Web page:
Lessons from the Pros


Should You Trade Your IRA or Your Brokerage Account?

One of the most common questions traders ask is should they be actively trading their retirement account or maybe trade their taxable brokerage account instead. As always, there are advantages and disadvantages to trading each type of account.

Should you trade a retirement account or brokerage account?

Trading Your Retirement Account

The biggest advantage for trading in your retirement account is the ability to defer your tax payments on gains earned. This allows you to grow your account at a faster pace than a taxable account. If your goal is to build wealth and not generate additional cash flow, then a retirement account is a good vehicle. Keep in mind that you cannot withdraw funds from your retirement account prior to age 59 ½ without paying a 10% penalty.

If you are at a higher tax bracket it may make perfect sense for you to trade your retirement account. You will be able to deduct the contributions made to your retirement account from your taxable income and create an immediate tax savings. For example, if you are married, over 50 and your adjusted gross income is $250,000, by contributing the max amount of $24,000 per year you will reduce your federal tax liability by approximately $8,000. This savings represents an immediate return on investment of 33%.

If your tax bracket at retirement is lower than in your working years you could withdraw the funds at a lower tax bracket and further increase your savings. If you want to create a tax-free income stream from the moment you turn 60, then a Roth account will provide you just that.

The disadvantage of trading your retirement account is that you cannot trade as freely as a taxable account. Here are a few limitations:

  • Schedule a Free Tax ConsultationShorting stocks, for example, is virtually impossible in an IRA or 401K.
  • You cannot use margin in a retirement account.
  • You lose the favorable 60/40 tax split when trading futures.

Trading a Taxable Account

When trading a taxable account, the opportunities to trade are almost limitless in comparison to a retirement account. You can trade options in all formats: covered calls, naked puts, straddles, strangles, iron condors; you name it. You can short stocks, trade on margin, trade forex, futures commodities and more. This allows traders to have full freedom in trading the asset class they want and the strategy they prefer.

Trading through a taxable account also allows you to potentially qualify as a trader in securities. This special tax status is different from the default investor status in that it allows you to claim all expenses associated with trading. It allows you to treat your trading activity as a business and use different strategies to reduce your taxable income.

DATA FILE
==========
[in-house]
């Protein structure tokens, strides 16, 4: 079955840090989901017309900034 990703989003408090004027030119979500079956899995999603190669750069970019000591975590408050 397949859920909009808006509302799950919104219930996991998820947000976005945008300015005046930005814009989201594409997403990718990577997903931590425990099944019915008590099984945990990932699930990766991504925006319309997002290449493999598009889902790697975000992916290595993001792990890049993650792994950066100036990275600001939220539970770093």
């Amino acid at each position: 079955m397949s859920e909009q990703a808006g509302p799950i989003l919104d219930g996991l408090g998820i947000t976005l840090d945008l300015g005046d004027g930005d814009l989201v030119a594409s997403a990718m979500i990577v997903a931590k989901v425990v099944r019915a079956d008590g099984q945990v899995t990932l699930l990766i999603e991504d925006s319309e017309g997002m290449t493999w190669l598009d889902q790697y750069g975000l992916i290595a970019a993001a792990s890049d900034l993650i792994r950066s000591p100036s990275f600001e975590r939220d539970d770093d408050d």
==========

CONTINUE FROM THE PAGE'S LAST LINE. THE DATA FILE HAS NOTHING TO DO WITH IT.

Of course, the biggest disadvantage is that you will need to pay taxes every year on the gains you make. This could slow down the pace at which you can grow your trading account.

The Bottom Line

You don’t have to choose between a retirement account and a brokerage account.Tweet: Don’t choose between trading a retirement and brokerage account. https://ctt.ec/6vHLQ+ You could trade both and get the best of both worlds. The smart way of doing this is to trade securities (stocks, options, mutual funds, etc.) in your retirement account. Securities are subject to ordinary income tax rates (when held less than a year) and to the wash sale rules as well. When trading them in a retirement account we no longer should worry about wash sale rule reporting and the taxes will be paid only when we take distribution.

In our taxable accounts, we should trade futures and forex and take advantage of the favorable 60/40 split and the ability to write off our expenses (if we qualify as a trader in securities).

For a customized tax plan that fits your needs and goals please reach out to us directly, http://www.otataxpros.com/contact.aspx.

DISCLAIMER This newsletter is written for educational purposes only. By no means do any of its contents recommend, advocate or urge the buying, selling or holding of any financial instrument whatsoever. Trading and Investing involves high levels of risk. The author expresses personal opinions and will not assume any responsibility whatsoever for the actions of the reader. The author may or may not have positions in Financial Instruments discussed in this newsletter. Future results can be dramatically different from the opinions expressed herein. Past performance does not guarantee future results. Reprints allowed for private reading only, for all else, please obtain permission.